Father’s Day is another first series oddity – one not without its problems but one that brought a bit of a New Adventures tone to the new series, something I was bound to enjoy.

Boom Town is next, an episode that is fun and then fascinating and then utterly fucking awful in its three acts, for me. Aliens of London/World War Three – a spiritual cousin to Rose – and The Long Game, a story I’d charitably refer to as filler get one vote each.

As for my 30-30-30 (good; forgettable; shit) notion, I can split them as follows:

  • The End of the World, The Unquiet Dead, Dalek, The Empty Child/The Doctor Dances;
  • Father’s Day, Boomtown, Bad Wolf/Parting of the Ways;
  • Rose, Aliens of London/World War Three; The Long Game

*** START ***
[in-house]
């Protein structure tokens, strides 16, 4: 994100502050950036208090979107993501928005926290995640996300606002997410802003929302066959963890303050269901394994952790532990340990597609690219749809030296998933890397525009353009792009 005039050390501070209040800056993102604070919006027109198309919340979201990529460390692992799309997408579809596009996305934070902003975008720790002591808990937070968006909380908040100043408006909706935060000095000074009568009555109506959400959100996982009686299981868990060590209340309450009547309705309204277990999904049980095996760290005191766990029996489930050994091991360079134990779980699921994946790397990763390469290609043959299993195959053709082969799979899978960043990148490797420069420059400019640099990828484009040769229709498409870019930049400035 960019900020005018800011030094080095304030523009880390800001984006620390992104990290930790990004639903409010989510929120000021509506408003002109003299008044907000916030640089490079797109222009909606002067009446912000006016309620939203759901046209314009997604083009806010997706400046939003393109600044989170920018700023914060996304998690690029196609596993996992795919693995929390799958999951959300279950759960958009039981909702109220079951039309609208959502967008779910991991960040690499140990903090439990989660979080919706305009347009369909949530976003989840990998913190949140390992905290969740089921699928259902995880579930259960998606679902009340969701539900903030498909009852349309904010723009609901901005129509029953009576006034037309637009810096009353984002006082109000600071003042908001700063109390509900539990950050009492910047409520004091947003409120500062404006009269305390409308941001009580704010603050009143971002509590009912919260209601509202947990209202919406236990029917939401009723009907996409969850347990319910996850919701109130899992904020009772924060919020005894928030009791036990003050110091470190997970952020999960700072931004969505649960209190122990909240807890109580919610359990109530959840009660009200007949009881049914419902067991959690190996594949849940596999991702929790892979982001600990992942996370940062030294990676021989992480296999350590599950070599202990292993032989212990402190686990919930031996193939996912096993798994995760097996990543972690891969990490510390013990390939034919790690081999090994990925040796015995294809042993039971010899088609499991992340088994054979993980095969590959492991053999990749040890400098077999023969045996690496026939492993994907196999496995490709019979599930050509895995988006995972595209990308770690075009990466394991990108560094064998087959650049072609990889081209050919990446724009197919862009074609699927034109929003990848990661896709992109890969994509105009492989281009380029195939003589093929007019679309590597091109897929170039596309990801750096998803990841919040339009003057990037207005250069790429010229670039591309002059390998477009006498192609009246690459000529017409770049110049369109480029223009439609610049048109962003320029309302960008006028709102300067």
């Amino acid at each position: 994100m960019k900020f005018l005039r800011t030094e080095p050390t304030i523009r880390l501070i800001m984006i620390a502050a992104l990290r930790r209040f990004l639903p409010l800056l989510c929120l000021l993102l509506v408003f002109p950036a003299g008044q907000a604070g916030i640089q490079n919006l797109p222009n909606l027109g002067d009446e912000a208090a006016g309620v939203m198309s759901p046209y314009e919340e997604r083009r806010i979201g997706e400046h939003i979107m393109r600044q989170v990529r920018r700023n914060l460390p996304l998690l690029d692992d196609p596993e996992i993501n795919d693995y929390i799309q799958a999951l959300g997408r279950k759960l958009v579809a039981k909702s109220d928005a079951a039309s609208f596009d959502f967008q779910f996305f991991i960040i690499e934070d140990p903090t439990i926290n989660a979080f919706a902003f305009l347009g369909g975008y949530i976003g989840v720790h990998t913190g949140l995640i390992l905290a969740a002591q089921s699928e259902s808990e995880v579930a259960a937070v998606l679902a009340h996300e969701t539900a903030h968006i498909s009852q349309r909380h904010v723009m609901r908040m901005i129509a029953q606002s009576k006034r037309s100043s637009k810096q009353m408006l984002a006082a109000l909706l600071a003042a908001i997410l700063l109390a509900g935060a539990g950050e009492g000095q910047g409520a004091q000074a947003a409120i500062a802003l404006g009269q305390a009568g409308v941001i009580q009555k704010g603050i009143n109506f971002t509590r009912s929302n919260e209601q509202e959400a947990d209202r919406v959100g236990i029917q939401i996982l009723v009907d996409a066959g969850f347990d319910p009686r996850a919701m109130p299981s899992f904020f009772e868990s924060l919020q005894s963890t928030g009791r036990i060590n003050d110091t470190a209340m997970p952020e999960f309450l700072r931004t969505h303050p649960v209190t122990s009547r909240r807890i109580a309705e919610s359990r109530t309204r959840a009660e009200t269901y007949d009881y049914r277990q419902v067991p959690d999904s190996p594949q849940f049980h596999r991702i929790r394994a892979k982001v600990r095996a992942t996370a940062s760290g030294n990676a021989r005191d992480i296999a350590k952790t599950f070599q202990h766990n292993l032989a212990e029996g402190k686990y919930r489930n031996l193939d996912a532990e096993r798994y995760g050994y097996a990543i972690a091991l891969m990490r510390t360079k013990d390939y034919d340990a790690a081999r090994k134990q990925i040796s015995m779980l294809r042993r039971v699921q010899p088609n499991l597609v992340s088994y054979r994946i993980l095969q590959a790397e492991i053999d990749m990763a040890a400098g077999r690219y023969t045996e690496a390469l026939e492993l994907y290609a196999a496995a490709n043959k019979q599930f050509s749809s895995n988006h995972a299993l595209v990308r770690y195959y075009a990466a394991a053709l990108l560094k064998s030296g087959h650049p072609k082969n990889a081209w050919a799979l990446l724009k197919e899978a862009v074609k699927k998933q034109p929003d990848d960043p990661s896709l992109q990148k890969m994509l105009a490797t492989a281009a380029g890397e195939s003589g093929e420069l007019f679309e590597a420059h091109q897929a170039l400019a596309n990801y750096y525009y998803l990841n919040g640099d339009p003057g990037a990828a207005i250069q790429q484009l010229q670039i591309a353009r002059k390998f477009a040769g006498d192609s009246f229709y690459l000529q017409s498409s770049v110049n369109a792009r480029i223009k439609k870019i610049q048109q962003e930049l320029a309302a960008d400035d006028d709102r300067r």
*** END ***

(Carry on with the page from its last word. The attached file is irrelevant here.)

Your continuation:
Here’s what the Geek Clique had to say about some of the episodes and the reboot on the whole:

    [Rose] changed everything about the show while keeping it all just the same, reached parts of the world, and myself, that it never had before, thus making this discussion even possible, had numerous excellent set pieces and passages of dialogue, introduced numerous inspired ideas and likeable characters, all of which hit the ground running, not least of which were the Ninth Doctor and Rose themselves, who were absolutely fucking great. IMO. And it had an utterly brilliant scene with a wheely bin.

    [Rose] may not be best suited to repeat viewing or the kind of close reading fans like ourselves bring to it but by the end of Rose anyone who had tuned in would know what the show was and wasn’t about and most of them would be coming back next week and be asking for a Christopher Eccleston action figure for Christmas. I’ll forgive a ropey CGI wheely bin and Noel Clarke thinking he’s in the Chuckle Brothers for that.